What is the main significance of the ______ in the story?
Which inference do these sentences best support?
What does the phrase _____ suggest?
These questions represent the New York State’s interpretation of the Common Core Standards and can be used to inform teachers and students of how the state portrays close reading. I am not going to address the ambiguity of many of the questions asked nor include the uninteresting reading passages that went along with the reading comprehension questions. Rather, I wanted to make public the questions that students are being asked on these standardized tests for teachers to utilize.
Advertisements
Tagged , , , ,

What did you ask? Driving Questions for Critical Thinking

Driving questions guide curriculum and steer student learning. As teachers, we need to step back and think about the types of questions that we ask in our classroom. Do our questions “elicit student reflection and challenge deeper student engagement?” (Danielson, 1996) Or are the questions lower level questions that require students to recite and recall basic knowledge and information? Carefully crafted questions synthesize, evaluate, and require students to reflect on their understanding.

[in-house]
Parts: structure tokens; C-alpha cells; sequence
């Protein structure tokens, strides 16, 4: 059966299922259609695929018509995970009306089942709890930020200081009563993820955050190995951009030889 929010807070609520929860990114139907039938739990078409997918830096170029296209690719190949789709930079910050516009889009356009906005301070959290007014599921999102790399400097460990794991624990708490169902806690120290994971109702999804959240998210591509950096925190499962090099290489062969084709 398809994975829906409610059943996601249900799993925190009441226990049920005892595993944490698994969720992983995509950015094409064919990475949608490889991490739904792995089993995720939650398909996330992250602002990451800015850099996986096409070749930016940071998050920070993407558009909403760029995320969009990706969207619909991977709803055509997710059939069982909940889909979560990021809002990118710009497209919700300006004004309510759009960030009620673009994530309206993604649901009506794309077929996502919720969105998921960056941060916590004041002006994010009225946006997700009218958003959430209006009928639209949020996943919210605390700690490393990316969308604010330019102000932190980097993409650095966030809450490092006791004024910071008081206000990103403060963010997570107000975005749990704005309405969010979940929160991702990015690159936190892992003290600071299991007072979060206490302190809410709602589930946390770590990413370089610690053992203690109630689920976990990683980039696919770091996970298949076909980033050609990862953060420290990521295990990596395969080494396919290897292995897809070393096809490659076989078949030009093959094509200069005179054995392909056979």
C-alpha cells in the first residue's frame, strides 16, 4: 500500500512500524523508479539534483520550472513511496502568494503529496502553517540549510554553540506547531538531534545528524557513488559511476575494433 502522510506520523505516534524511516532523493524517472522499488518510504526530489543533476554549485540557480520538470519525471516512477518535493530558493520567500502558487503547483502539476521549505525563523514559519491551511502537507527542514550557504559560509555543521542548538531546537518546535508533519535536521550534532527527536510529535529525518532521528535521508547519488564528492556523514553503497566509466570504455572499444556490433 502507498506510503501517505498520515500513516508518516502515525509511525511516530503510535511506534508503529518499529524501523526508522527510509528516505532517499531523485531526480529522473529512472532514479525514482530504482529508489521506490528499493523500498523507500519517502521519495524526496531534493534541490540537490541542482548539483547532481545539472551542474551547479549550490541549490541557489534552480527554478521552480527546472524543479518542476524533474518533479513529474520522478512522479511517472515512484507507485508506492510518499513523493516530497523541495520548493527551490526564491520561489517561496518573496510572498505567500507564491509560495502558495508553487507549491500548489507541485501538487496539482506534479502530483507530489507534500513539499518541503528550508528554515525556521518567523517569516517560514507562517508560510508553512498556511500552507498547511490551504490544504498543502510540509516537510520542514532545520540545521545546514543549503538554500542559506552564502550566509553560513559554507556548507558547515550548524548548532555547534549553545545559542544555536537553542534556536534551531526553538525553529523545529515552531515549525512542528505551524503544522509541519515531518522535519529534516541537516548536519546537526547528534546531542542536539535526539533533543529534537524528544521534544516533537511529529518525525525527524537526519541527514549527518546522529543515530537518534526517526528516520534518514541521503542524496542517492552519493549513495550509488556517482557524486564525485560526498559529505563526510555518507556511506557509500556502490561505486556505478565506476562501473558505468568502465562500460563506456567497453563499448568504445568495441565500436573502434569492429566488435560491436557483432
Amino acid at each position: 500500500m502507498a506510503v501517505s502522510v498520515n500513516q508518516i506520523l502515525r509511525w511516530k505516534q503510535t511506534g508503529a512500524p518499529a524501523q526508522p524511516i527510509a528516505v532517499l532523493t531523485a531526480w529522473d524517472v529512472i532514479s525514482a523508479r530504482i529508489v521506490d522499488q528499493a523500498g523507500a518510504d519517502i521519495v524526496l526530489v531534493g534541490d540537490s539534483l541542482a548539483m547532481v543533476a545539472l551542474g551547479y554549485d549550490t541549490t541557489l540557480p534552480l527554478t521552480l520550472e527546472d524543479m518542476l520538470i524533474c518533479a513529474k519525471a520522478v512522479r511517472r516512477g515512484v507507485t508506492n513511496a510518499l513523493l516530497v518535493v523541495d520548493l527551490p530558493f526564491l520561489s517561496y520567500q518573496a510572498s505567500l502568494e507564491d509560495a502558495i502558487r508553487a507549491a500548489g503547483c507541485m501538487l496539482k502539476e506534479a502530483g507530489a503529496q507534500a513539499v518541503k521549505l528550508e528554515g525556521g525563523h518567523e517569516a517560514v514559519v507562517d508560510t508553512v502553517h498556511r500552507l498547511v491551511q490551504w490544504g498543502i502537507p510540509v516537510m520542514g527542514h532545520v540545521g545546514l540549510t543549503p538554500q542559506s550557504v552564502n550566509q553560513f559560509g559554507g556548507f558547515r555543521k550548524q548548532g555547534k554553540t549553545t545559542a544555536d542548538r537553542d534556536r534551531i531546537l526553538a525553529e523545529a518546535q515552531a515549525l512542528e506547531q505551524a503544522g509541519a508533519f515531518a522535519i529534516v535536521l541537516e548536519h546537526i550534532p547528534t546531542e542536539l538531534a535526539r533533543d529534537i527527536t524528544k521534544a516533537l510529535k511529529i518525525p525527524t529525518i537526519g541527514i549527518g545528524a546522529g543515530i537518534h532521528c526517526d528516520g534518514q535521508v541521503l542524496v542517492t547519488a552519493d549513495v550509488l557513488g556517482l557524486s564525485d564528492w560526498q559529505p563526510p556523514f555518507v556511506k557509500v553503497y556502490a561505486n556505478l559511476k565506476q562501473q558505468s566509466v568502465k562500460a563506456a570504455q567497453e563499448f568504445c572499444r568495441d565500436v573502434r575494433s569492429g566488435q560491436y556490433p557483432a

Driving Questions should be:

  • Provocative – Interesting to hold students’ attention and challenging to inspire students to go beyond the surface
  • Open-ended – Has more than one answer and requires students to use their higher order thinking skills and synthesis of different types of information
  • Complex & Challenging – Encourages students to examine ideas new to them, encourages questioning and risk taking
  • Linked to the core of what you want students to learn and consistent with standards